Rapid diffusion of technology makes easy phenomena of accidental data leakage, the last one is related to the popular car service Uber. Dozens of trips of Uber customers have been cached by Google, making them available for searchers. Some Uber trip info is publicly accessible through Google by searching for "trip.uber.com" in Google.
The search engine display a list of past trips in the search results for the above query, the trips are shared by the Uber users from the mobile app allowing others to track their current location and other data related to the trip.
Uber data leakage results
Some of these rides date back as far as 2013, they include trips from various countries like the US, UK, Russia, Indonesia, India, and the Philippines.
The problem is that the shared information also includes the driver's name and car registration. The problem emerged after that Twitter and Google have entered into a partnership that allowed the search engine access to the Twitter data.
In the specific case, many Uber users tweeted their location and estimate arrival times.
It is clearly a problem of data visibility, today it is possible to view a restricted set of information related each trip from the "shared trip" page. This page displays users only a map with the arrival and destination provided by the Uber user through the Uber mobile app, the route and also the first name of the driver and passenger.
It is important to highlight that credit card data, usernames and passwords were not compromised.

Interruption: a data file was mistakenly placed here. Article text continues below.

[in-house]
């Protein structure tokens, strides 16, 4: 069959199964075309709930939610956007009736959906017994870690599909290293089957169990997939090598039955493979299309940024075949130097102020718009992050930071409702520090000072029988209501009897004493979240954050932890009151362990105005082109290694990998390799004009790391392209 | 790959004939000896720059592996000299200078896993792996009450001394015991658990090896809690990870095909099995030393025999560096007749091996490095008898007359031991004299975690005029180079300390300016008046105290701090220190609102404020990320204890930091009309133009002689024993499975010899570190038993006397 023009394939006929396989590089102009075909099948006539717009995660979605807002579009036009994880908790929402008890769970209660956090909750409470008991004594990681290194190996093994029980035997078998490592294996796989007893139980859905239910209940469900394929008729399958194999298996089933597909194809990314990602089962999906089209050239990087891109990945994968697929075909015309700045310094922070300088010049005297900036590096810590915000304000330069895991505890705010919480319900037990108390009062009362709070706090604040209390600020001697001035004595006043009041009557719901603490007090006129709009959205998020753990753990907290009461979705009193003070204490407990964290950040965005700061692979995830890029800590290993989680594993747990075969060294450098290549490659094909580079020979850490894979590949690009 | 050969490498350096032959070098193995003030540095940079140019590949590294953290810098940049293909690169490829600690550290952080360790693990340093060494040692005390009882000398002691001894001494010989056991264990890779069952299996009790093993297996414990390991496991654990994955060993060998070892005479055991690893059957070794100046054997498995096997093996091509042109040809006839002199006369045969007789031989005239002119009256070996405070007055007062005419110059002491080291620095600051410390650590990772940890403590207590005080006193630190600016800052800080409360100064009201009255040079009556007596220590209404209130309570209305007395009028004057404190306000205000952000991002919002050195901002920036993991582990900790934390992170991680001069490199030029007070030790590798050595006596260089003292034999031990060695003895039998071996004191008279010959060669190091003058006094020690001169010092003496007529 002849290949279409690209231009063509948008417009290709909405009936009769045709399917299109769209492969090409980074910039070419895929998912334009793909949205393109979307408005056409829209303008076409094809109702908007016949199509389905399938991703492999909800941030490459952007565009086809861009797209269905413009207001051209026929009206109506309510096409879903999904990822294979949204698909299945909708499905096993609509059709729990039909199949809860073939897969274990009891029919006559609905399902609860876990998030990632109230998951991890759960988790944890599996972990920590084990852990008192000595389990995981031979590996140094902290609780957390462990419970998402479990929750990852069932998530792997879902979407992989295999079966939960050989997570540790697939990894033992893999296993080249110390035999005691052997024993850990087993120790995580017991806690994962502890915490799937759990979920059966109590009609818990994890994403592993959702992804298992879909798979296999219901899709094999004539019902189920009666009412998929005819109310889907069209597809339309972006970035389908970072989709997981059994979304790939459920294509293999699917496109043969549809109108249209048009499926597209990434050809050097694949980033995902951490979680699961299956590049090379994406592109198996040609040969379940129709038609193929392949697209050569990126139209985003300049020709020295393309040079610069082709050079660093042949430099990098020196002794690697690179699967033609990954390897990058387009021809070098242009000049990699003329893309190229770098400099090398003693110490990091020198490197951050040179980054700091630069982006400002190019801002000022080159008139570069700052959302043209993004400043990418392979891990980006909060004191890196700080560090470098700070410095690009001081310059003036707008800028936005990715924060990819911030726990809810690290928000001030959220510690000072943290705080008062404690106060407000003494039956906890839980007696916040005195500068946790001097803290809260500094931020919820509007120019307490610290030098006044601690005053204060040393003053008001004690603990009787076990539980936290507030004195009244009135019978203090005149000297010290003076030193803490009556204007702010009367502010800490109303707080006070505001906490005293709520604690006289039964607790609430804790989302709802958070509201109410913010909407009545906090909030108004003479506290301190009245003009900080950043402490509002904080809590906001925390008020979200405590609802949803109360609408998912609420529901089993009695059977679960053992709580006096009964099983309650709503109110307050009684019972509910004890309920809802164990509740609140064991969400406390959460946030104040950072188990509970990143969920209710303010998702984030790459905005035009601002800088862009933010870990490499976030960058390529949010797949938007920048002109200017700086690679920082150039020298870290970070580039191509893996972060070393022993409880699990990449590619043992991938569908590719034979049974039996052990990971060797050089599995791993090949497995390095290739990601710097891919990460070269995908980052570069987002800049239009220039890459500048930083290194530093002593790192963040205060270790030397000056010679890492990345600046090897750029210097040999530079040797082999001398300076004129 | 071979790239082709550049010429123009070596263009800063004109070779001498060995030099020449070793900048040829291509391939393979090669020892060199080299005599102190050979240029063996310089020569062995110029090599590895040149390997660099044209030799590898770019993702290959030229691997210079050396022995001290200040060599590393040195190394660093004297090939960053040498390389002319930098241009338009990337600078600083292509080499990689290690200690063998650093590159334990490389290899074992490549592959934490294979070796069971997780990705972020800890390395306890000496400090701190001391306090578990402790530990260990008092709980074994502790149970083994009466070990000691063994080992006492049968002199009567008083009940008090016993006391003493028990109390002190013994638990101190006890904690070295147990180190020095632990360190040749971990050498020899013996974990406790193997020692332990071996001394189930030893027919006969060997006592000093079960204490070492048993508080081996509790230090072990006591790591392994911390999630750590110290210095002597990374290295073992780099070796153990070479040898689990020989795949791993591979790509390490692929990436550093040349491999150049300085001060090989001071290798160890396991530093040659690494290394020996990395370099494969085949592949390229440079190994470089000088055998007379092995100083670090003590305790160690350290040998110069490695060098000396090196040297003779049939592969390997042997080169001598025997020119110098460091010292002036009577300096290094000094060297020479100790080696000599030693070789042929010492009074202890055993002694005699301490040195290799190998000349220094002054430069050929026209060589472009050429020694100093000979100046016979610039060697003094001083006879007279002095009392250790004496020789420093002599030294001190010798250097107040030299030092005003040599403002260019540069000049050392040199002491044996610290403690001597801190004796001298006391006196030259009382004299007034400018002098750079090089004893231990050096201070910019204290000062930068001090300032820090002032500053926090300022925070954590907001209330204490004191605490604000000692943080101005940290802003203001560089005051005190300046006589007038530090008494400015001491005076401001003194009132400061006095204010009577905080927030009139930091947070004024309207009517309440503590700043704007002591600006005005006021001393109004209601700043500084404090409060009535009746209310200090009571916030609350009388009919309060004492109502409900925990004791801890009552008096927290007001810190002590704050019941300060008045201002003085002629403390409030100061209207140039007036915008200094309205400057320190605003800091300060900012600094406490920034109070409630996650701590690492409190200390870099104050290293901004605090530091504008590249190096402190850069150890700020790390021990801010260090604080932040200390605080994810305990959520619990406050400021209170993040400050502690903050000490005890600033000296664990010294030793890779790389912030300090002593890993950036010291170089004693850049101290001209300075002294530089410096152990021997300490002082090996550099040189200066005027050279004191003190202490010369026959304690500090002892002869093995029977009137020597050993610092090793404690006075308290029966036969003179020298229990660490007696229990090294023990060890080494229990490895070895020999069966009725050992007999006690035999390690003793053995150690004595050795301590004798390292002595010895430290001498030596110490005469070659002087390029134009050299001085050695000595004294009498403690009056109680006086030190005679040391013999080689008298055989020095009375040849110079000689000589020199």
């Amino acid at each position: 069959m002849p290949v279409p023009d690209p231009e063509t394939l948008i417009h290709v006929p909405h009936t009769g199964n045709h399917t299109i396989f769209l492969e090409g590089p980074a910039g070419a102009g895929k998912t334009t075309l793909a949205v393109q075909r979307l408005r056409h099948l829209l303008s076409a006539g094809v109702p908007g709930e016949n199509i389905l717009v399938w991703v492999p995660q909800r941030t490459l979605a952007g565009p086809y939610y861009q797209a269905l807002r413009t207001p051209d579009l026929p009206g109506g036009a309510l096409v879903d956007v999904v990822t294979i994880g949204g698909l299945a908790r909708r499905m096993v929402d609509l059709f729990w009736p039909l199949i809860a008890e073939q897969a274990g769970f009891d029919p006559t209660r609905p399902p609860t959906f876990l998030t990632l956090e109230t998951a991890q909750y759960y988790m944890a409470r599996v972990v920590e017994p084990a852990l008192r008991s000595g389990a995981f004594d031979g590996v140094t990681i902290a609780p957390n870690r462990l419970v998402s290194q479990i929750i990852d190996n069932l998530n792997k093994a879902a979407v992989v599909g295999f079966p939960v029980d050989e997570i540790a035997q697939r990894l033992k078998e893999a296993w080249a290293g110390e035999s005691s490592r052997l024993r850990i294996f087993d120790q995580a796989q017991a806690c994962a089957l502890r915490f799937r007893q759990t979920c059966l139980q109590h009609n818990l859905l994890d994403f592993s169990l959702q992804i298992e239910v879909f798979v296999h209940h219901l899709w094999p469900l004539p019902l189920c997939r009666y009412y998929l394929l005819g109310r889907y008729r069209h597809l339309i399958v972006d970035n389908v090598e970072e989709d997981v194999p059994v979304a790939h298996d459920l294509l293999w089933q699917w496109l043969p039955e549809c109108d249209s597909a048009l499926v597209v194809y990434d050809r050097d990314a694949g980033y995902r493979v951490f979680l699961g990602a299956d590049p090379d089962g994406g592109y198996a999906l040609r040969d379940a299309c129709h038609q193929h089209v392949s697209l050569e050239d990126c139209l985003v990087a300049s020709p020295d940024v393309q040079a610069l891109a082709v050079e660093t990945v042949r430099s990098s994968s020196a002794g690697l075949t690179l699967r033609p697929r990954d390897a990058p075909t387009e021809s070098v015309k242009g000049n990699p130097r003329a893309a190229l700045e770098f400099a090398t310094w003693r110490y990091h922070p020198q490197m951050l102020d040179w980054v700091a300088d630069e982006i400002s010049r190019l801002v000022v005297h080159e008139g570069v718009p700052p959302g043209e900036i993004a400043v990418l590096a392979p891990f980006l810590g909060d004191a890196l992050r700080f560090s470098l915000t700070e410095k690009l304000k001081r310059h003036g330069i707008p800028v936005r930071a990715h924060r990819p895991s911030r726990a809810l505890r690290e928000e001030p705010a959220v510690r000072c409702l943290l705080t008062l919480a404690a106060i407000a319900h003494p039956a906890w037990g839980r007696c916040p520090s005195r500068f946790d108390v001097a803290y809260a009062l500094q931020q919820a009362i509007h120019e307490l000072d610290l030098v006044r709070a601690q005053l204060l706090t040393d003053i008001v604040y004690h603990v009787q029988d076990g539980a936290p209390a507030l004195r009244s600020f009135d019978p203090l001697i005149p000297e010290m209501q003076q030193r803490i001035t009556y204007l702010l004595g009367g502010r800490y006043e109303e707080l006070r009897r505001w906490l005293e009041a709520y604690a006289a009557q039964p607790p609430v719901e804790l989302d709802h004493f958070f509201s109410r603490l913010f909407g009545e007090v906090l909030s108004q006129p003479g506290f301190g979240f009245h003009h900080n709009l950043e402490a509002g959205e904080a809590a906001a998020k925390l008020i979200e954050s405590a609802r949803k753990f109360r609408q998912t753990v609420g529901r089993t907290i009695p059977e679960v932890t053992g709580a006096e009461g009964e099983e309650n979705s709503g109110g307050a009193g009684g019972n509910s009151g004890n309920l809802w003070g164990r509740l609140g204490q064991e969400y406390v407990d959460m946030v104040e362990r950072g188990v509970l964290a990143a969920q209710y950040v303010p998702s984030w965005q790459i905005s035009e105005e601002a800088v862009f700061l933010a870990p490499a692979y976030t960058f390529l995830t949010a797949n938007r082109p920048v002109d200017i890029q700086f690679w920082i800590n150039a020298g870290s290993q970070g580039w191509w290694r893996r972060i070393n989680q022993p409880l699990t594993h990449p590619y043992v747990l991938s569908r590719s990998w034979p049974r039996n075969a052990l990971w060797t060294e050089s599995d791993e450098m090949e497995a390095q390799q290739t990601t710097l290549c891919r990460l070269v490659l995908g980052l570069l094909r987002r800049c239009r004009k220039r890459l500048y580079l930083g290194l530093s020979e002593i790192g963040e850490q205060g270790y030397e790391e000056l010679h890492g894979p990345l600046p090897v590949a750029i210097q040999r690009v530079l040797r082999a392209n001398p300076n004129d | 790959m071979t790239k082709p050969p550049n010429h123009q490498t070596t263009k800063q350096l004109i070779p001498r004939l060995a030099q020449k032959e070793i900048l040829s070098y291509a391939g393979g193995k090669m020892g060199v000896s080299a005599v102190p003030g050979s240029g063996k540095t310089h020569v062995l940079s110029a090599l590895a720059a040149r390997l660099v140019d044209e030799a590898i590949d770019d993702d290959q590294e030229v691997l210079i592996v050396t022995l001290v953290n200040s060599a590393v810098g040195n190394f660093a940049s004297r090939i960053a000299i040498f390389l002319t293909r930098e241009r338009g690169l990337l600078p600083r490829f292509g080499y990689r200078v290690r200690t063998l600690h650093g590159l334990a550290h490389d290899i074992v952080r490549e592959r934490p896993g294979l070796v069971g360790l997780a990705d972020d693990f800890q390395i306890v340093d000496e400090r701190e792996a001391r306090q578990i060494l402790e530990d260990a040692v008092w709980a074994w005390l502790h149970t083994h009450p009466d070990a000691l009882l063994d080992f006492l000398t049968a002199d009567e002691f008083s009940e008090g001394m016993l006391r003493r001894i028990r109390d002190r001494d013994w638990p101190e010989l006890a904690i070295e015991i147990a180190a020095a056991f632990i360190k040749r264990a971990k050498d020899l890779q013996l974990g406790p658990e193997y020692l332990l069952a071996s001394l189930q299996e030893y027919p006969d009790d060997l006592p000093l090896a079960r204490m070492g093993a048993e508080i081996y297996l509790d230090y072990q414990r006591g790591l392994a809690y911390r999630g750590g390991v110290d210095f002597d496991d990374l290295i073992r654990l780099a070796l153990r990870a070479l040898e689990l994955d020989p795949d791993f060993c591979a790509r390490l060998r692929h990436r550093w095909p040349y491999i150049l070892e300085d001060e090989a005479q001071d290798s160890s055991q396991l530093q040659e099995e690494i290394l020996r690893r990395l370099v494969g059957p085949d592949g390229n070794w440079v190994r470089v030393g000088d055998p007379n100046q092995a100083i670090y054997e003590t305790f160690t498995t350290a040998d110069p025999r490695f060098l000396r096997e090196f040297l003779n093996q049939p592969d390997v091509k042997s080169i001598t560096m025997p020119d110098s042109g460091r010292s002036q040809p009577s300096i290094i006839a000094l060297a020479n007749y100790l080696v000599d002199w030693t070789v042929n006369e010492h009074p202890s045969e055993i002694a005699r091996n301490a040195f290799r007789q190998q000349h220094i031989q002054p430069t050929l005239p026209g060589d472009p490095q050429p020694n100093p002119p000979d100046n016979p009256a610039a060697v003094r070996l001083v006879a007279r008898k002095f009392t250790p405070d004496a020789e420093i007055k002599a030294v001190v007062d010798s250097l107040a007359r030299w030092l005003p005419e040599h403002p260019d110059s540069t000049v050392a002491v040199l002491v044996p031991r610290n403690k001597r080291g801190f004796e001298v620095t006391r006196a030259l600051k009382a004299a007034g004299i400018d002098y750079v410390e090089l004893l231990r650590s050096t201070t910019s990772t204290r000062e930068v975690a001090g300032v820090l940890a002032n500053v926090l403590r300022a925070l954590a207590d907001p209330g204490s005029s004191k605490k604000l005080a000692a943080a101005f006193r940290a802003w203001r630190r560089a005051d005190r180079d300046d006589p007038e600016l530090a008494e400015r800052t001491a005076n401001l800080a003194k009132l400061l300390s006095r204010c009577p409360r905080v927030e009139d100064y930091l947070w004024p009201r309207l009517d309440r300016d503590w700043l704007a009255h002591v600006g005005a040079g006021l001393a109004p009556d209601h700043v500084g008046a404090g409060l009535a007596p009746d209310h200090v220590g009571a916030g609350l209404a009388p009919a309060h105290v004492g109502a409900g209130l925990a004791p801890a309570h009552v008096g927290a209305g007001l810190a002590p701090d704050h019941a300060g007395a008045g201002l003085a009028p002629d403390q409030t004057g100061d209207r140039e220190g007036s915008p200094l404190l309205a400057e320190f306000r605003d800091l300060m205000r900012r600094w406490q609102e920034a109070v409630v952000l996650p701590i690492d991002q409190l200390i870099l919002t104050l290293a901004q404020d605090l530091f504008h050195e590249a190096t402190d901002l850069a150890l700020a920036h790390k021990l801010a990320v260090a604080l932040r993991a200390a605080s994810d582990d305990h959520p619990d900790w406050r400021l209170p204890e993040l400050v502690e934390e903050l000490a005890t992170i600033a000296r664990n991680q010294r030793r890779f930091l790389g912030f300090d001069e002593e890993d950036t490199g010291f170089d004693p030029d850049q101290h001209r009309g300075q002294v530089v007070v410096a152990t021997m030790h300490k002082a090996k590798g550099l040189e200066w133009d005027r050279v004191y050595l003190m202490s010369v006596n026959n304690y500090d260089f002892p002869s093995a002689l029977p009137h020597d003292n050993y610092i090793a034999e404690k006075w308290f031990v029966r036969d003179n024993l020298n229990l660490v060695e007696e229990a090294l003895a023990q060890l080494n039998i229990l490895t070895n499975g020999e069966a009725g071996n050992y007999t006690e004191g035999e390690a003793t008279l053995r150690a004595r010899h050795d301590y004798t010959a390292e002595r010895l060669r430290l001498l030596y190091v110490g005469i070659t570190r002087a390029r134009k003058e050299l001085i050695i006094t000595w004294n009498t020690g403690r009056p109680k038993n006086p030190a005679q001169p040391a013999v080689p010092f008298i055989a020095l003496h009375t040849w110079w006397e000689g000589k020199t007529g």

But Uber, manage a bigger set of data related to the rides, such as home and work address data, and of course dates and times that trips were made.
By cross-referencing the search results for hackers is quite simple to discover more personal information on passengers, including full name, job description and motivation of the trip. It is sufficient to link the Uber data with information from open sources such as social media.
"Personally, I'm not that concerned about it, but I may be a bit out of the norm. I hyper share my location publicly. I also publicly tweeted my trip, so I fully expect that people would be able to see it," said the person, who we are choosing not to identify.
Zdnet.compublished a detailed article on the case, it has the opportunity to track one of the Uber customers whose data were accidentally revealed.
"I gave him the rundown of what I thought he was doing, based on the route locations, time of day, and other information I could gather from his Twitter account. I knew when, where, and how, but I didn't know why he had taken that Uber that day. He gave his side of the story. In his words, "you got fairly close."" states ZDnet.
"Again, we are very public people, so this isn't a huge deal to me... but I can totally see why other people may be concerned," he added.
"I think being able to personally access all of your trip history via the app or Uber.com is great (which you can do). But I don't really think keeping these trips publicly accessible in the long term serves much of a purpose,"
Despite we cannot consider the problem as the result of a security flaw because users shared their info, Joe Sullivan, UberCSO confirmed the company is investigating the issue.
"We found that all of these links are deliberately shared by users. Our user data is critical; will look for ways to further improve."
The discovery of Uber data in the Internet might raise new privacy concerns, in the past some users decide to stop using the sharing features such as the "share ETA feature" fearing the exposure of their information.
Uber has faced controversy in the past over its data policies, privacy advocates contested the level of access the company employees have to individuals' trip information.
"This is not a data leak. We have found that all these links have been deliberately shared publicly by riders. Protection of user data is critically important to us and we are always looking for ways to make it even more secure." is the comment of Uber spokesperson Molly Spaeth.